Antarctica Set A New Temperature Record

Leslie Dixon
March 5, 2017

Temperatures in Antarctica have reached a record high, hitting an unprecedented 17.5C, the United Nations weather agency has announced.

The highest temperature recorded recorded as on 24 March 2015 was 17.5°C (63.5°F). The average annual temperature ranges from about 14 degrees F on the Antarctic coast to about minus-76 degrees F (minus-60 degrees C) in Antarctica's higher-elevation interior, the WMO said.

Mapping Antarctica's extremes is essential for understanding weather patterns, and teasing out natural climate variability from human-induced climate change, the WMO said in a statement. The highest temperature for the Antarctic Region was recorded in 1982 at the Signy Research Station on Signy Island off the coast of the peninsula where the highest continental temperature was recorded as 67.6 degrees. A team of scientists verified the temperature extremes.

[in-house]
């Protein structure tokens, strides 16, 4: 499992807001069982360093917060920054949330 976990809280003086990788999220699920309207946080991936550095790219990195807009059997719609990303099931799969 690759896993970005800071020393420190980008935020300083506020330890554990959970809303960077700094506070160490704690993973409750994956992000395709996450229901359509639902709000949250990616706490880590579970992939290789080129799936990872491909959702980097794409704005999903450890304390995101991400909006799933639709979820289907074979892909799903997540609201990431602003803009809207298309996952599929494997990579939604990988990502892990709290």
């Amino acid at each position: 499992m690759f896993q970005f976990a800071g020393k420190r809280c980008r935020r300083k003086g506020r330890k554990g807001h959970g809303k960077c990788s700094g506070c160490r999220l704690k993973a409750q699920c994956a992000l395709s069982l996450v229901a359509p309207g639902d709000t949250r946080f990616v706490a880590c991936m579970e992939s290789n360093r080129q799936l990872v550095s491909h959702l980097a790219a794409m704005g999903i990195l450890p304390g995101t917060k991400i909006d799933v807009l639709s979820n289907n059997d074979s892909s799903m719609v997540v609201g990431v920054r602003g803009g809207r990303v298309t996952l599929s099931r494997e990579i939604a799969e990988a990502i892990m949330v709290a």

Antarctica logged a record-cold temperature in 2014, according to NASA climate scientist Gavin Schmidt, but until confirmed by the WMO, the coldest temperature ever recorded in the South Pole was -128.6 degrees Fahrenheit at the Soviet Union's Vostok Station on July 21, 1983.

The region is made up of ice 4.8 kilometres thick, which contains 90 per cent of the world's fresh water.

The Antarctic Peninsula is among the most rapidly warming areas of the planet, with temperatures having increased by nearly 3C over the last 50 years. Meltwater is fairly alarming, he said, because it can lead to the rapid retreat of coastal ice, as well as sea-level rise. Rising temperatures in the Antarctic are a particular concern.

This causes sea levels to rise and has an impact on everything from global temperatures to ocean currents. Its huge ice sheet is about 4.8 km (3 miles) thick and contains 90 percent of the world's fresh water, enough to raise sea levels by around 60 meters (200 feet) if it were all to melt. They aim to increase weather forecasting capability during the Year of Polar Prediction project.

The WMO published the report online March 1 in a continuing effort to expand its worldwide database on extreme weather and climate conditions, the organization said. Such researches are most welcomed as they give a clear picture of possible threats as of global warming is concerned.

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